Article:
The Ultimate Friend

Have you ever seen a rose missing a few petals? It’s lopsided. Sad-looking. And it reminds me of a writer trying to do it all alone. 

No one can do that. Not even a spouse or close friend can complete us. But God promised to strengthen us, help us and hold us. Whether you find a writer friend or not, God is always there for us, helping us when we’re missing a few petals. He's our ultimate friend.

Click to Tweet

How to find a #Writer Friend by Angela Arndt @aearndt on #SeriouslyWrite #writinglife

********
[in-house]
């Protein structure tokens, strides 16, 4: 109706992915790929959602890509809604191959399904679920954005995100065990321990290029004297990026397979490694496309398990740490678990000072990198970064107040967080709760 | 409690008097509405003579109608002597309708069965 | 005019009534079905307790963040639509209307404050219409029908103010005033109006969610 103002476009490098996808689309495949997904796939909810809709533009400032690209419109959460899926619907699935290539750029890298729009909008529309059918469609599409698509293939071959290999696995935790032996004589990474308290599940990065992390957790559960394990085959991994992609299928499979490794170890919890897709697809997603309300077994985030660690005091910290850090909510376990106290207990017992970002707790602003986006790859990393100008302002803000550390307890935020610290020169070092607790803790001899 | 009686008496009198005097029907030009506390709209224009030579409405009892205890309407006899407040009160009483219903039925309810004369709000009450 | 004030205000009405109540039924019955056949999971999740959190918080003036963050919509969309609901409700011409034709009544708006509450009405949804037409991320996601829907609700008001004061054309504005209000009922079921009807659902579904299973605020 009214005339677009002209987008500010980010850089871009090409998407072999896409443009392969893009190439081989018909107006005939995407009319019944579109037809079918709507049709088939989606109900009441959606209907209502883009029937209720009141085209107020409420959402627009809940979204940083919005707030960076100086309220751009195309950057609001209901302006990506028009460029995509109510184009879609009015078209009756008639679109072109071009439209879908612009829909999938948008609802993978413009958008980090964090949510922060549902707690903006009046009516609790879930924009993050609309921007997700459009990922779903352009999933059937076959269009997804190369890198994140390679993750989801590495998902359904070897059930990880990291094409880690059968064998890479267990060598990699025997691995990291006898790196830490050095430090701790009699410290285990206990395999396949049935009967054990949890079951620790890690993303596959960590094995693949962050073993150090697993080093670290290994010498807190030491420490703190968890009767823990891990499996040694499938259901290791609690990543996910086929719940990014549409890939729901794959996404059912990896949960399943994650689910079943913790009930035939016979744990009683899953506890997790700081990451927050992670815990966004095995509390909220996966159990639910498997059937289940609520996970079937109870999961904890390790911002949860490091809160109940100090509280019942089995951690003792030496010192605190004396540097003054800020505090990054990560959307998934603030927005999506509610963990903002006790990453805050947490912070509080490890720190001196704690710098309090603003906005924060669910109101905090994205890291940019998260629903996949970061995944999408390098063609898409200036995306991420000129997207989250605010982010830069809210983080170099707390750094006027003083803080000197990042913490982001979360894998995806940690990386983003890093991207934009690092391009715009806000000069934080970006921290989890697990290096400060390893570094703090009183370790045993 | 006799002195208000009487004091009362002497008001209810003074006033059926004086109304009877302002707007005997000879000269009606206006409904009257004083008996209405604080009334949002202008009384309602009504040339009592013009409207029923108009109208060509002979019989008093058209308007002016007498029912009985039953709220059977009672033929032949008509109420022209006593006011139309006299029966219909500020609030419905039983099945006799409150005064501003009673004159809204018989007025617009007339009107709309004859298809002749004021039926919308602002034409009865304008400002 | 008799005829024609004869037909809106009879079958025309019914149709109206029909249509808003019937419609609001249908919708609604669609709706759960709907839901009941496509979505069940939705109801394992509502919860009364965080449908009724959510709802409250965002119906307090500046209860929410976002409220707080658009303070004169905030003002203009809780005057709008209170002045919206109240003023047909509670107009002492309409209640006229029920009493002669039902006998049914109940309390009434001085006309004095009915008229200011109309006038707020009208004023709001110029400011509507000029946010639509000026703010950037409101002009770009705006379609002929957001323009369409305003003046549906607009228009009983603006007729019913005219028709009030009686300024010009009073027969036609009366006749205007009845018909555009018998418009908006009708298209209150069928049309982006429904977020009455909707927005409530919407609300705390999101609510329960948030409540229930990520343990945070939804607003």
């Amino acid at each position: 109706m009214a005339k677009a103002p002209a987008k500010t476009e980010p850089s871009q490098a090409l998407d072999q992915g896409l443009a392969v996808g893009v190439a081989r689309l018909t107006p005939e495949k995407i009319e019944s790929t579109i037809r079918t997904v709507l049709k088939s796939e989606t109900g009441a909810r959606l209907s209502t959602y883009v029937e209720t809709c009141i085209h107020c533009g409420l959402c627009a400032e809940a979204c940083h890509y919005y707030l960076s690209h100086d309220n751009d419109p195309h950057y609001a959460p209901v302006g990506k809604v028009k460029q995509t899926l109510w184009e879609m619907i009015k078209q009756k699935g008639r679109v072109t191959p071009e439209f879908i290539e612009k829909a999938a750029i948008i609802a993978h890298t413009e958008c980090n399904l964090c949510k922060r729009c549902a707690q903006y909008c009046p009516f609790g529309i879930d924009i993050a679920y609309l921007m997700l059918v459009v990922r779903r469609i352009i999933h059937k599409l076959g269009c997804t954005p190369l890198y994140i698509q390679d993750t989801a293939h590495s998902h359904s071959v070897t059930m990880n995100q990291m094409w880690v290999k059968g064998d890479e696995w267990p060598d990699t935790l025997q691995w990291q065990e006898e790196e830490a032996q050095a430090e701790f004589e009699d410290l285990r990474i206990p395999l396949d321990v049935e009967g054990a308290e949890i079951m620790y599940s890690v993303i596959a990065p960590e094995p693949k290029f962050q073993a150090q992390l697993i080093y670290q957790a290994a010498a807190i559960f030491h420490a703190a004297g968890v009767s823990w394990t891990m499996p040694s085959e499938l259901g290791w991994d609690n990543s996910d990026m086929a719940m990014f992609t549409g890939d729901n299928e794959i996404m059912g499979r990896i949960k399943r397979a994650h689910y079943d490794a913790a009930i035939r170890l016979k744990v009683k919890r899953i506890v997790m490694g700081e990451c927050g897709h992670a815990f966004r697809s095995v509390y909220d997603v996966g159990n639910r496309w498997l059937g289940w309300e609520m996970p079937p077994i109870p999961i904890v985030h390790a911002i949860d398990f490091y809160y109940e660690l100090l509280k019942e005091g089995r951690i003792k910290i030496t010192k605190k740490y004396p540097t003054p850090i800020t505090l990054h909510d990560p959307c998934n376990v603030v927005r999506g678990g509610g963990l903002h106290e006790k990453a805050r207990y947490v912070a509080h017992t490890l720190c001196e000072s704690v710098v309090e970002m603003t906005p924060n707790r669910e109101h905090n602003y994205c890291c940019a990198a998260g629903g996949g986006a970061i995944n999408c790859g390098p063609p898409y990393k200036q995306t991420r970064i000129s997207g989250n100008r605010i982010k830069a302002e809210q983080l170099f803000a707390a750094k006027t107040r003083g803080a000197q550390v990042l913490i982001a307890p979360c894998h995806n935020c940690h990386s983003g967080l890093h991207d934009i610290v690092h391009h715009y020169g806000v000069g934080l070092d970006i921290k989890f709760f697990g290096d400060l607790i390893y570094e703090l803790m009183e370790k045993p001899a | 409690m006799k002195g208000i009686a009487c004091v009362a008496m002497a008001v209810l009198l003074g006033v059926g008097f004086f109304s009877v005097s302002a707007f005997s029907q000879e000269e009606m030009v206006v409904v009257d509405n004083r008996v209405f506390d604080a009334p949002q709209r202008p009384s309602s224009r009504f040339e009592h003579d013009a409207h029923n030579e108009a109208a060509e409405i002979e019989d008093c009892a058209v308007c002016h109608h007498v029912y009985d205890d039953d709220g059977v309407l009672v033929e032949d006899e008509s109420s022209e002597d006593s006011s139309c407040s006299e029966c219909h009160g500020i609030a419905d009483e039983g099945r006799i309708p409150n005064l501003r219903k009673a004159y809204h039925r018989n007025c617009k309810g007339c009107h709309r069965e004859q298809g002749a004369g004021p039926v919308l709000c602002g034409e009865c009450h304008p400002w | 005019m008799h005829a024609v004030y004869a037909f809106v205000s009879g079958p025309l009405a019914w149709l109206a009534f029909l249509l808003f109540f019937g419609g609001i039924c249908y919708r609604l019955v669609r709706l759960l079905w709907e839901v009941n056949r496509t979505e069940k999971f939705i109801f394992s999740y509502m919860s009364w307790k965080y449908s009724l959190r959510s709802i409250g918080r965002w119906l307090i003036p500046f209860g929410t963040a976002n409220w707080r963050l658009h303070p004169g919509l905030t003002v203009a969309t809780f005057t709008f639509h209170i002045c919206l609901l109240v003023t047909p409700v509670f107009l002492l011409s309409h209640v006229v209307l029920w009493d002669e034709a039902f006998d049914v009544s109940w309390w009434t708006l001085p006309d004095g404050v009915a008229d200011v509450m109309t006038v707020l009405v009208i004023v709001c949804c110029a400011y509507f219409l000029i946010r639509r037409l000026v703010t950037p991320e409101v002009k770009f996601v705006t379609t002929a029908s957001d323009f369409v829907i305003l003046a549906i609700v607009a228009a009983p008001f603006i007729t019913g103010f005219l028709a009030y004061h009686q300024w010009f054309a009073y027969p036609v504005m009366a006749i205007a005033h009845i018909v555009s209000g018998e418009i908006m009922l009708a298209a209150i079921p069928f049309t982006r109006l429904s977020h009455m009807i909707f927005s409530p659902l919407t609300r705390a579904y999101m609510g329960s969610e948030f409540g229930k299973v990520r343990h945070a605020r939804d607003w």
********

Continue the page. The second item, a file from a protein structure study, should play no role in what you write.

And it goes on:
"I will strengthen you, I will help you, I will uphold you with my righteous right hand." Isaiah 41:10b @aearndt on #SeriouslyWrite #writinglife 

About the Author

Angela Arndt
Angela Arndt
 is Jesus-follower and God-lover. She loves to write women’s fiction with a thread of romance and tell stories of strong, independent women in difficult situations. Her biggest hope is that she will encourage others to overcome their own “back roads” to find their joy in the Lord.

She and her husband, Charles, live on a bee farm in the middle of a big wood with their three furbabies: Beau, Harley, and Buddy the Wonder Dog.

She'd love for you to join her on her websiteblogTwitterInstagram, or Facebook.

Monday, May 28, 2018

Doin' It Right by Mary Manners

Doin' It Right

by Mary Manners

“If you’re going to do something, then do it right.”